You still spot the odd puzzle at the shrine. When I was there, I noticed two. I took one look and hurried off to consult my university (engineering) students. They frowned, muttered a bit and eventually translated/expounded: "The top and bottom surfaces are parallel, the top is a complete triangle, the height is the square root of 2, and the blue plus pink form one big 3D triangle."

That makes perfect sense. Allegedly. (I have to admit that my response to this was, "Oh. That's it? Isn't it Euclidian origami or at least the final answer as to whether P = NP or not?!")

The second ema is a go puzzle, but none of us – students and I – are go players, and we admitted defeat. We visited the website on the ema, but then decided coffee would be a better call. 

So there you have it. It's a shrine for maths, science, geeks and wacky southern barbarians.

Oh! Wait! Talking of barba … non-Japanese … it's also a shrine with a very special priest: Florian Wiltschko, the first foreigner in Japan to officially qualify as a Shinto priest. He studied Japanology at the University of Vienna, Shintoism at the Kokugakuin University in Tokyo, and then began working at Konnō Hachiman-gū, which is run by the family of a former classmate of his at Kokugakuin.

Read more about him here, here and here.

We're almost done. I started researching this post and mountains of books/encyclopaedias later, most of it irrelevant to this post (of course) [this is me we're talking about], here it is. I'm rather chuffed that it was finished without the help of chocolate, in fewer than 1400 words. I want to end with this poem, and I know the person responsible for this post will agree with me. As beautiful as science is, it's not as perfect as the stars themselves.

When I heard the learn’d astronomer;

When the proofs, the figures, were ranged in columns before me;

When I was shown the charts and the diagrams, to add, divide, and measure them;

When I, sitting, heard the astronomer, where he lectured with much applause in the lecture-room,

How soon, unaccountable, I became tired and sick;
Till rising and gliding out, I wander’d off by myself,

In the mystical moist night-air, and from time to time,

Look’d up in perfect silence at the stars.
–– Walt Whitman

Shibukawa used an astrolabe like this to do his calculations. Source:


1) I've given up with Japanese names: some are first/given/personal name first, some are family name first in this post. It depends on a) how well-known they are outside Japan and b) how pernickety I felt at that particular moment.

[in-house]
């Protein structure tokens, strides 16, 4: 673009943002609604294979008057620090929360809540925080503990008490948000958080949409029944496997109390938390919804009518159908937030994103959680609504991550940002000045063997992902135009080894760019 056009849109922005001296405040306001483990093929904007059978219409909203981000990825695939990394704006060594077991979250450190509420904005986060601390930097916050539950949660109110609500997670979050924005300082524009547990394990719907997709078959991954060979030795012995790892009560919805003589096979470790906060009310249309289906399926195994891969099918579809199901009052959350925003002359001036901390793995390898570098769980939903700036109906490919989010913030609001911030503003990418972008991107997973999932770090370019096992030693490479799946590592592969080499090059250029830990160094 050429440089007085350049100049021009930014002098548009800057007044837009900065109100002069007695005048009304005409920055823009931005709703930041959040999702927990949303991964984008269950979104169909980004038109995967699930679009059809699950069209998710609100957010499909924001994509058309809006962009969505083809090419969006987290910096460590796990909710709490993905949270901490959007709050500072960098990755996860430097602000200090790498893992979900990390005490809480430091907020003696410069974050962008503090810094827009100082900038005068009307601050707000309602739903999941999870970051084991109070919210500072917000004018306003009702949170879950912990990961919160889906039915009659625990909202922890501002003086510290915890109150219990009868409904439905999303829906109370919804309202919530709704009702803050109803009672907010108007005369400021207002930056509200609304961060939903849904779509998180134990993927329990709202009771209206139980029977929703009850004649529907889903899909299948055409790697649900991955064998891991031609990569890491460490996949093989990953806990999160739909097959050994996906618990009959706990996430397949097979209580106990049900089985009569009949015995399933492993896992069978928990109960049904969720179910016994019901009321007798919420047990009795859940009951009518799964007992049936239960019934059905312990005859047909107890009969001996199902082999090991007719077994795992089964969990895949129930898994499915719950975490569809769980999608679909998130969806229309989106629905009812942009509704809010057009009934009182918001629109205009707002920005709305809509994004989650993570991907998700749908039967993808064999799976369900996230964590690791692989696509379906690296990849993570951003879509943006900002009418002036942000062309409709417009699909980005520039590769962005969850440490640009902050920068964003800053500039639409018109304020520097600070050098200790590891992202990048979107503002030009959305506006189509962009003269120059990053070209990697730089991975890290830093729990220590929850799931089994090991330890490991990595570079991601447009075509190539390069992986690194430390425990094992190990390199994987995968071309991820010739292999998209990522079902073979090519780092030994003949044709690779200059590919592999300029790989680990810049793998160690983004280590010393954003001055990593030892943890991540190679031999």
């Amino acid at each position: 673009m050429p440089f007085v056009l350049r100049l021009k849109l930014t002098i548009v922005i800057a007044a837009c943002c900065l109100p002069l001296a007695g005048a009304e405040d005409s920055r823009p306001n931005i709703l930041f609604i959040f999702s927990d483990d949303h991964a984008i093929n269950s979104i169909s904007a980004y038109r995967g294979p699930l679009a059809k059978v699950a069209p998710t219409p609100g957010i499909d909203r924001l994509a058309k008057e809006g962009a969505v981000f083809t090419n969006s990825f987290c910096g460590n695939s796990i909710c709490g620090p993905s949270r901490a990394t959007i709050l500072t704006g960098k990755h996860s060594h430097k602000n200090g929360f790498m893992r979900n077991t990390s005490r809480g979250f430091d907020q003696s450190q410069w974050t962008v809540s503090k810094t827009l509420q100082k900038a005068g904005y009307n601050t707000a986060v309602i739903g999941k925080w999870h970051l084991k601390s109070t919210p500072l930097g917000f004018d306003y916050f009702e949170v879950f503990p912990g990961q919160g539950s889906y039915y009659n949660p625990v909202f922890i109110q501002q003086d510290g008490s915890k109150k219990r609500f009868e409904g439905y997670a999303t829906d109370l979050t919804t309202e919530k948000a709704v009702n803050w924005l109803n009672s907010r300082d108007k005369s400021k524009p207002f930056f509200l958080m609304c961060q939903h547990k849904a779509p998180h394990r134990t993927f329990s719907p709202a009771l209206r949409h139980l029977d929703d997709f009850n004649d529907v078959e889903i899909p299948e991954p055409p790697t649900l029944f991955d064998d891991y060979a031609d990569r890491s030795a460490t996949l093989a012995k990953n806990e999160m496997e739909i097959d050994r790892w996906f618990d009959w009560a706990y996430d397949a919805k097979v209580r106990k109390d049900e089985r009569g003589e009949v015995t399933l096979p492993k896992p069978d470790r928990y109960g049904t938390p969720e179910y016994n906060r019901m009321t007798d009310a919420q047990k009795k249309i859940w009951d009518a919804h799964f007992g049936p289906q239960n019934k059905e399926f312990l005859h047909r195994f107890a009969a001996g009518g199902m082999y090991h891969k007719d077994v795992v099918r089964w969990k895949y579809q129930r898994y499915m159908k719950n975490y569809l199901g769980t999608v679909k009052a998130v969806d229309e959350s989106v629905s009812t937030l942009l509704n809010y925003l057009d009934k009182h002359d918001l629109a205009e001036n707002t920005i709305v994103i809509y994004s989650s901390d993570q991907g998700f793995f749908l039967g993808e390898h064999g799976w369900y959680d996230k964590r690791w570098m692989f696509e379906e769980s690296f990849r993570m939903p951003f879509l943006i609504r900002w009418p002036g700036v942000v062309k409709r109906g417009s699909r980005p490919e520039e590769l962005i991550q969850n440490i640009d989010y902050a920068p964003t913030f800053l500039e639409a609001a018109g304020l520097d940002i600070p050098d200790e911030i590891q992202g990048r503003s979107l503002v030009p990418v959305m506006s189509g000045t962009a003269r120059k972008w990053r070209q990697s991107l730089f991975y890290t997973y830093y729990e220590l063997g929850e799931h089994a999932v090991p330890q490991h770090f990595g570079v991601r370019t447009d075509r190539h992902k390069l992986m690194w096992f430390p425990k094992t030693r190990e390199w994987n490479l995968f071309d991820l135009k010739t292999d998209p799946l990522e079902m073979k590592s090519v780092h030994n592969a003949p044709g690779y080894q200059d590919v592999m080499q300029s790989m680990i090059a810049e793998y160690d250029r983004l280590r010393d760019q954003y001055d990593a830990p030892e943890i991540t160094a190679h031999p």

2) Maths, British maths, with an s. That ends with a crisp sound, QED. Math peters out into an insipid lisp, like a mouthful of hot porridge, and takes you exactly nowhere.

3) I'm afraid you can't pray for a better head for figures at this shrine, despite its history. (Drat.) Then again, Hachiman is the god of war, and I certainly thought of maths as war when I was at school and especially university. The shrine's Japanese website refers to life's ups and downs, and says the world is a bit of a battlefield. (Ha!) Then it says you can pray, amongst others, for general good fortune, traffic safety and career advancement. It sounds as if the Enterprise NX-01 should pay a visit to Shibuya.

4) Damnit, Massimo!

Konnō Hachiman-gū has beautiful wooden carvings that remind me a bit of Nikkō Tōshō-gū.

Sources and further reading:

Biographical Encyclopaedia of Scientists, Third Edition, edited by John Daintith

Mathematics Across Cultures: The History of Non-Western Mathematics, edited by Helaine Selin

Samurai Art (website)

Self-support of Japanese Astronomy in Edo Period – Seki Takakazu and Shibukawa Harumi by Yukio Ohashi (PDF)

Sumiko Enbutsu, Battle Losses to Fashion Victims (newspaper article)

Co-blogger Sapphire, Calendar-making and math tablets (blog post)

If you're really interested, I recommend a visit to the National Museum of Nature and Science in Ueno Park. See why I live in the shitamachi? 

Edit added 29 January: More beautiful photos and information at Kaori's blog, Kaori Square Feet.

The entrance to the shrine

This is a different shrine, Tamatsukuri Inari Jinja (玉造稲荷神社), which is just next to the Hachiman shrine.

The Inari shrine